Fear is a powerful drug.
Not only is it an effective marketing tool for a haunted house, it also keeps people from losing weight, writing the next great novel, and achieving their dreams. Anyone who tells people to utilize fear in order to gain success should receive a sound kick in the posterior. The fear is not of success, but in many cases, of failure; constantly applying a “worst-case scenario” to our visions of the future until any outcome visualized is a negative one. And fear and failure are effective drugs; prohibiting people from walking on the path of success, and dooming them to a roundabout trail of sameness. It completely overwhelms people.
And I’ve been fearing overcoming fear for over a year now. Quite the tongue-twister, but true. I’ve been fearing making a full commitment to my business because I fear failure. I’ve heard great pep talks, read inspiring articles; heck, I’ve watched inspiring stories on Oprah’s YouTube channel to get myself psyched for success! But fear and failure keep knocking on my door, overwhelming me with negativity: “you’ll never make it. You will fail, won’t be able to pay your bills, and will have to admit defeat and go back to your 9-5 job.” But as trash-talking as they are, I recently came across a revelatory remark; one that makes me more excited than ever about “starting over again” with my business. Here’s that powerful statement:
So what. What’s the worst that can happen.
Now, granted, this doesn’t work quite as well when you pour millions of dollars into a business that fails a year later, but it does work when you are afraid of taking that first step into building your own life for yourself. Taking that first step into learning something new, taking in a new experience, or setting up your own business. Every trip, every small slip up should be accompanied by an admission that it didn’t work, a shrug of the shoulders, and a “so what. I’ll move on, and learn from this.” I’ve had to learn this from three failed blogs and as many failed podcasts!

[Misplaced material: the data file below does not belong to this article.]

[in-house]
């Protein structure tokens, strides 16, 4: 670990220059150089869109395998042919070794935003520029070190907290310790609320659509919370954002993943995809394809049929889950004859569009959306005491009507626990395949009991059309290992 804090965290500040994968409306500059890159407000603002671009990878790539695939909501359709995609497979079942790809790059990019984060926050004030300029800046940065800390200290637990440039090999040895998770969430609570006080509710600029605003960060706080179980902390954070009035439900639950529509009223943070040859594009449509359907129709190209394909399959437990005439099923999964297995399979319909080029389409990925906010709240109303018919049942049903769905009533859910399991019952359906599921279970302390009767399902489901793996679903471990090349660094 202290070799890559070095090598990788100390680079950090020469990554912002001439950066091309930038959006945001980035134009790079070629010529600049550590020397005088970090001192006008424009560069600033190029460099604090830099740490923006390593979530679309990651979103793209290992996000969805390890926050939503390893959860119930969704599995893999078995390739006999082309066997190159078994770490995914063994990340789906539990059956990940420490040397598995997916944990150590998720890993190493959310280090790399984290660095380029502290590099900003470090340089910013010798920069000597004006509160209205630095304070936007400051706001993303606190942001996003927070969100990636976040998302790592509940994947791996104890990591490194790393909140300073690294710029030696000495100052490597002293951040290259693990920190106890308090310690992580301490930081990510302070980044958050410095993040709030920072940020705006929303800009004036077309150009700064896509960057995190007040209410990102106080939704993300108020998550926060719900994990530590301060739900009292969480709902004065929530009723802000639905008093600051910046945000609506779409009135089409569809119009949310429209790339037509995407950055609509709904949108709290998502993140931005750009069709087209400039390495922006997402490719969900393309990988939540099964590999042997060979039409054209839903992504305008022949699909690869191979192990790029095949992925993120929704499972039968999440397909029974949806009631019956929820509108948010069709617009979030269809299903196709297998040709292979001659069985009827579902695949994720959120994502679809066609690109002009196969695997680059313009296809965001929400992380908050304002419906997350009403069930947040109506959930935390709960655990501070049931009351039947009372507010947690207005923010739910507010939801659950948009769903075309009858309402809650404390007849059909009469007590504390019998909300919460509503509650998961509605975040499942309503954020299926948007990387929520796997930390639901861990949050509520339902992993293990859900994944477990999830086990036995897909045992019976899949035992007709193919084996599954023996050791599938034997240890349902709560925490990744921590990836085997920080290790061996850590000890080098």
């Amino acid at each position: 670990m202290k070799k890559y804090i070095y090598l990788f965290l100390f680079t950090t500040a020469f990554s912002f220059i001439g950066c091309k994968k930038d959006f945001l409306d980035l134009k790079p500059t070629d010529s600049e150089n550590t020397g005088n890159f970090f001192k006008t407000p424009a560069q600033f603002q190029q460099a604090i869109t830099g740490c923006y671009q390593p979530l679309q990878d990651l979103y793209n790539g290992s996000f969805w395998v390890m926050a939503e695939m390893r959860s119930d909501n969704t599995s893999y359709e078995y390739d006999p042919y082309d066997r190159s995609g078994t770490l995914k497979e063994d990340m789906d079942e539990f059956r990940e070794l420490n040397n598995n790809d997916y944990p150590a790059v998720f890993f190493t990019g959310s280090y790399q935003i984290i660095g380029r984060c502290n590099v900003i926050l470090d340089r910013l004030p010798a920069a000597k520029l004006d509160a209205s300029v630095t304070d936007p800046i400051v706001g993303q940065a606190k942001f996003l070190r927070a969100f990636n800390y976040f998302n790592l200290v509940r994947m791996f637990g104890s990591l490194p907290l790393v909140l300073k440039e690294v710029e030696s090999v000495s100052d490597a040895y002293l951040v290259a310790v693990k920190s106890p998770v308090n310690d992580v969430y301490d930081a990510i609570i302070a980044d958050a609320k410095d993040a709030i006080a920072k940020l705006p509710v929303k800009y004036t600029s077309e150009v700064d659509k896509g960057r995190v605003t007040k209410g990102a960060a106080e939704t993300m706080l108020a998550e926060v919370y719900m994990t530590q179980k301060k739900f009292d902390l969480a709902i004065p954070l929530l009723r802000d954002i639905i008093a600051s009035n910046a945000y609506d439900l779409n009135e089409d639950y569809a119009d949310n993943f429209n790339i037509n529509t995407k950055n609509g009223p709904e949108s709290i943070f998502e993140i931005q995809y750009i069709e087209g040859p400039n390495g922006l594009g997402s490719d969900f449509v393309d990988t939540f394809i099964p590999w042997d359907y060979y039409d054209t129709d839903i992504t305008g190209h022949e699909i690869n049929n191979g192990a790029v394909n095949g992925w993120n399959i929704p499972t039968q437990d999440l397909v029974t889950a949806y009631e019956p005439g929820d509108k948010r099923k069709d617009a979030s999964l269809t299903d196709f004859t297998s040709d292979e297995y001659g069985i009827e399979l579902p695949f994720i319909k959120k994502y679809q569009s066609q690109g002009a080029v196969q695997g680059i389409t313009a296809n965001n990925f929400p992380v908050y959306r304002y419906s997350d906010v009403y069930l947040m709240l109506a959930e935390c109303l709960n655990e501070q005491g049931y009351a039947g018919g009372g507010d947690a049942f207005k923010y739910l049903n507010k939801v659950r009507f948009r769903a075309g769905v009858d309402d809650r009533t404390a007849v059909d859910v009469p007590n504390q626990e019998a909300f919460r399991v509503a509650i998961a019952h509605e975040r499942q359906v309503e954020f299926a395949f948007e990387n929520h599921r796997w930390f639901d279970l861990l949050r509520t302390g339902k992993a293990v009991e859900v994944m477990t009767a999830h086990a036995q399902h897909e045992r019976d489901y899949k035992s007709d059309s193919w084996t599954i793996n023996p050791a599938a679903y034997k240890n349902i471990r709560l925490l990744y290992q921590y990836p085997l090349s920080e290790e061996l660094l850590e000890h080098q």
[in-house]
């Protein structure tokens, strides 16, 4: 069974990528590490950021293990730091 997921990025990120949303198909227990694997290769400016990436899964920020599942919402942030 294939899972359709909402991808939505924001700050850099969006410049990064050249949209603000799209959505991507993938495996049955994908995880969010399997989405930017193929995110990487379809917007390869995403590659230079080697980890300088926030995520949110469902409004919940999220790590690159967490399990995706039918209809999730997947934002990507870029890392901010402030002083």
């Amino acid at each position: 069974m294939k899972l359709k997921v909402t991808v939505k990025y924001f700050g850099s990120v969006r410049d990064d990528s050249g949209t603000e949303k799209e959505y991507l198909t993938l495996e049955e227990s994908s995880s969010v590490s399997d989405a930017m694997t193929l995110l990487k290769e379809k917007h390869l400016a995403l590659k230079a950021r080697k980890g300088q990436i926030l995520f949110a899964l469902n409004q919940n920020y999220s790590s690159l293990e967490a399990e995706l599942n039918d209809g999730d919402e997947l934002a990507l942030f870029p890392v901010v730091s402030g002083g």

Why did they fail? Procrastination, fear, and lack of focus. Fear can be taken care of by accepting what happened not as a failure, but as a building block forward, and procrastination can be taken care of by attacking your time with a schedule (see the previous post here for more deets), but what about focus?
When you fear failure, you dive into sameness.
My lack of focus is a result of fear. When you fear failure, you dive into sameness. And when you are continually doing the same things, day in and day out, you develop habits. My “same bad habits” involve mindlessly scrolling around online; social media and random articles fuel my time-wasting “stress browsing”; and I lose focus (and time) in the process.
So how do I regain focus? The moments I shake off the mindless internet use, my mind begins to hum and my mental browser opens at least 10 tabs (raise your hands if this is true… I thought so.). Its funny how shaking off one lack of focus can lead to another, but there is a way to beat it. I’ve decided to stick to a 10-minute a day meditation practice, centered around breathing and calm. Usually, I try to pick a quiet space in my apartment, slip on my noise-cancelling headphones and start some calming background music. However, my headphones were recently stolen (that’s what I get for picking up that salted caramel mocha from the counter at Starbucks), so I’ve had to resort to earbuds turned up to loud. Not as effective, but good enough.
Trying to regain focus by quieting your mind and clearing the circuits helps me to win at overcoming fear, failure, and lack of focus. How will it help you?
This blog post is in response to Natalie’s 10 Day Freedom Plan Blog Challenge Day 7